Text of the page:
Agricultural films are being used increasingly in a2a bid to preserve and nurture plant health by preventing water loss, UV stabilization to cool soil and prevent insect attack, etc. But after using agricultural film too, the plants can still be susceptible to pests. This is so as these agricultural films are usually made of plastics like Polyethylene (PE), LDPE, etc; which can be easily damaged or chewed through by rodents and other pests. This would effectively leave the plants vulnerable to further attack by pests. Agricultural films by themselves are not insect and pest resistant. The agricultural film will be useful to the plant only if it could prevent pests from attacking it.

 

Thus there is a need for addition of some kind of additive in the agricultural film so as to make it effective against insects and pests. Termirepel™ a product by C Tech Corporation is a non-toxic, non-hazardous termite and insect aversive. It is available in the form of a polymer compatible masterbatch and thus can be incorporated in the agricultural film during the manufacturing process itself. It is an inert compound and highly stable at high extrusion temperatures. Also it is stable within the polymer matrix and will not leach out in the environment. It is developed keeping the safety of the environment in mind and is therefore eco-friendly.  Termirepel™ works on the mechanism of repellence whereby it acts on different levels ensuring that the target species is repelled away from the application. It does not kill and is therefore not life-threatening to the target as well as non-target species.

Termirepel™ is the right choice in our quest for alternative methods to protect crops from pest and in turn save agriculture!

 

Horn flies nuisances to livestock!!!!

The horn fly, Haematobia irritans irritansHorn_flies (Linnaeus), is one of the most economically important pests of cattle. The horn fly is half the size of the common house fly and is more slender, and the horn fly has piercing-sucking mouthparts. They stay on animals almost continuously.

Horn flies are one of the livestock pests with the greatest impact on the health and productivity of cattle. Economic losses due to horn fly damage are estimated at $36 million annually in Florida alone. U.S. annual losses total between $700 million and $1 billion, with up to $60 million spent on insecticidal control.

Haematobia-horn-fly-cattle-infestation-2Horn fly disturbs the cattle by sucking their blood. The flies feed frequently and exclusively on blood, piercing the skin of cattle with their proboscis and taking around 20 small blood meals each day. Pain and irritation due to the constant presence of the flies and their bites causes defensive behavior in the cattle that prevents adequate food consumption and rest.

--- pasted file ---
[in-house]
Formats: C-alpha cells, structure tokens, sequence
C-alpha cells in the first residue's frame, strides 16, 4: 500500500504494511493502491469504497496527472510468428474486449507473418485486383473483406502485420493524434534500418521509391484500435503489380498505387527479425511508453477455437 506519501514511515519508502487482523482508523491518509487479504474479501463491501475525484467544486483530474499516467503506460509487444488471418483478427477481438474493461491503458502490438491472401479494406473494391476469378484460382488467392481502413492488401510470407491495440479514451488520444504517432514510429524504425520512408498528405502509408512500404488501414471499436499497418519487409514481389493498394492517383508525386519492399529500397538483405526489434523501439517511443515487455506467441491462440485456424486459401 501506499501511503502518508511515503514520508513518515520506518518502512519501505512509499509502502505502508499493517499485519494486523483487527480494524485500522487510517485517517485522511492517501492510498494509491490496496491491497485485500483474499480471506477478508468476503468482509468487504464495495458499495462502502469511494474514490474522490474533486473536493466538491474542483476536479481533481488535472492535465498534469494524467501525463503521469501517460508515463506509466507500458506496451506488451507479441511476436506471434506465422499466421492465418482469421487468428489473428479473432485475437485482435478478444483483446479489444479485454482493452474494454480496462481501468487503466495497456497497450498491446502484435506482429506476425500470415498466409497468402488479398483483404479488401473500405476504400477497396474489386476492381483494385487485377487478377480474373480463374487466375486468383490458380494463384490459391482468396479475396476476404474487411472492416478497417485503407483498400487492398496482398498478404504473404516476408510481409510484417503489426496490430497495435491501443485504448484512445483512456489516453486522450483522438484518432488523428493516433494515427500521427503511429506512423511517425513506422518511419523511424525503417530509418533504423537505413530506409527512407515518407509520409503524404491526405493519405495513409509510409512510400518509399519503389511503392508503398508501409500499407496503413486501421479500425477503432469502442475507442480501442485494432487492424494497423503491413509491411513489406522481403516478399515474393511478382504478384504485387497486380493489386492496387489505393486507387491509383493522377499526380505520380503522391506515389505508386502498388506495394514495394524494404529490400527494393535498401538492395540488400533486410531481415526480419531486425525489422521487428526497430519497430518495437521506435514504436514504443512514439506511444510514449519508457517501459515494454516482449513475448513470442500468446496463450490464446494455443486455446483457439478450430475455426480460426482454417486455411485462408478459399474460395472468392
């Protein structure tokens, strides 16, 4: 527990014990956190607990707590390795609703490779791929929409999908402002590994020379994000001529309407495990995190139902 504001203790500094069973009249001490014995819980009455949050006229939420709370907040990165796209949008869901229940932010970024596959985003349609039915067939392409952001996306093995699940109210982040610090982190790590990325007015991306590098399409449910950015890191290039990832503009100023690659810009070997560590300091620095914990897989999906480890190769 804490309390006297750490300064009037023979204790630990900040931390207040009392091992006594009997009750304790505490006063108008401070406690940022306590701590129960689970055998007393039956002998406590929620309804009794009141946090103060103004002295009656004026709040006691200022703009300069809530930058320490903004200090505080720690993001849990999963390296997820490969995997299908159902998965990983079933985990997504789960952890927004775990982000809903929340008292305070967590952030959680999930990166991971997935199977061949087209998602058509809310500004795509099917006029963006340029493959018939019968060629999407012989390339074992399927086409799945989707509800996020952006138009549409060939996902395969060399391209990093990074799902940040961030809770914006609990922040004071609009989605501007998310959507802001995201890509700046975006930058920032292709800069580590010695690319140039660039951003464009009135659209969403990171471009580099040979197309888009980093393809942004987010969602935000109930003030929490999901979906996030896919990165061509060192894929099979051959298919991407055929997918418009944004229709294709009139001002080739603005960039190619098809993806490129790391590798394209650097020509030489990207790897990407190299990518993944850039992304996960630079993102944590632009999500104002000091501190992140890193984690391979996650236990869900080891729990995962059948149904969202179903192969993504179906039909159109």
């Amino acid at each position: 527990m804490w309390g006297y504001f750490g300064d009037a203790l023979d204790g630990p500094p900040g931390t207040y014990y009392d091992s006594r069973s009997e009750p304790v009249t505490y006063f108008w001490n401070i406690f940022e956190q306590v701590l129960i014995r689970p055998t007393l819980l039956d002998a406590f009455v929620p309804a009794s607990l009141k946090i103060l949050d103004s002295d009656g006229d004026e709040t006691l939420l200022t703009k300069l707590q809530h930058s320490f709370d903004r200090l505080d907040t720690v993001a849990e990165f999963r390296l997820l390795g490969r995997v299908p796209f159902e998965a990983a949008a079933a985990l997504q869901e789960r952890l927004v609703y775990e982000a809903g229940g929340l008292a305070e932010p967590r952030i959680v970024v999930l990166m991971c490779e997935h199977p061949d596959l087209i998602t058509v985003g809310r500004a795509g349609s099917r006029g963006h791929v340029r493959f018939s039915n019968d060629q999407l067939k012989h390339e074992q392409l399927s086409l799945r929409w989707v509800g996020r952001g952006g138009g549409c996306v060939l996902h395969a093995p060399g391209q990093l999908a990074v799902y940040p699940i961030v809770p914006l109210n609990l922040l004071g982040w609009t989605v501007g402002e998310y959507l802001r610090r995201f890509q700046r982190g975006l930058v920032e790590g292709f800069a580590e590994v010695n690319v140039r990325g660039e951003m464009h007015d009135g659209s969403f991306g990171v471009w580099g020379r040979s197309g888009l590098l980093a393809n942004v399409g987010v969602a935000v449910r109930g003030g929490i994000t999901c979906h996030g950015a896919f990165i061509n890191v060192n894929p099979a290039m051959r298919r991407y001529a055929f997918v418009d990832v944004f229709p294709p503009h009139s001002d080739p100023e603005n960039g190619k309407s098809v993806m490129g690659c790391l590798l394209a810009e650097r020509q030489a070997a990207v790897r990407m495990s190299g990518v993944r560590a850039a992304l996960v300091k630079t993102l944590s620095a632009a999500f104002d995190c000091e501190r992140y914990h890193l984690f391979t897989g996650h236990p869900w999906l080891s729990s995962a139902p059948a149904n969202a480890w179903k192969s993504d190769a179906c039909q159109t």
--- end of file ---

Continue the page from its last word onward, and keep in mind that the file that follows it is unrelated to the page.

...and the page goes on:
The irritation and blood loss caused by horn flies insectcover2013leads cattle to lose 0.3 to 0.5 lbs in weight per day, and it reduces milk production in dairy animals. Although an individual horn fly only consumes 1.5 ml of blood per day (each fly takes between 24 to 38 blood meals per day), large populations may cause substantial blood loss. Irritation of the skin due to high numbers of horn fly bites in small areas may cause open wounds, which can increase the risk of secondary infections. The production of milk is related directly to the amount of blood flow going through the cow’s udder system. The greater the amount of blood flow, the larger the amount of milk produced by the cows. The horn fly is considered to cause the single most expensive loss to cattle producers each year. Horn flies cost the cattle industry over $876 million in losses each year. The horn fly is also a vector of several pathogens.

Mastitis or teat infection in dairy cows also has been face-flyassociated with horn fly feeding, wherein flies mechanically transmit Staphylococcus Aureus and other bacteria that cause mastitis in dairy cattle. Large numbers of flies play a role in the spread of such conditions as pinkeye and eye worms. Pinkeye is a severe problem each year in the late spring and summer as grasses mature and eyes start to get infected. The flies then light on the eyes of cows and carry the disease to other cows in the herd. This can lead to eye cancer or the loss of the eye as well as causing the producer to have to catch the infected animals to implement a treatment program. Another problem flies can cause is in the development of eye worms that will also lead to severe eye lesions.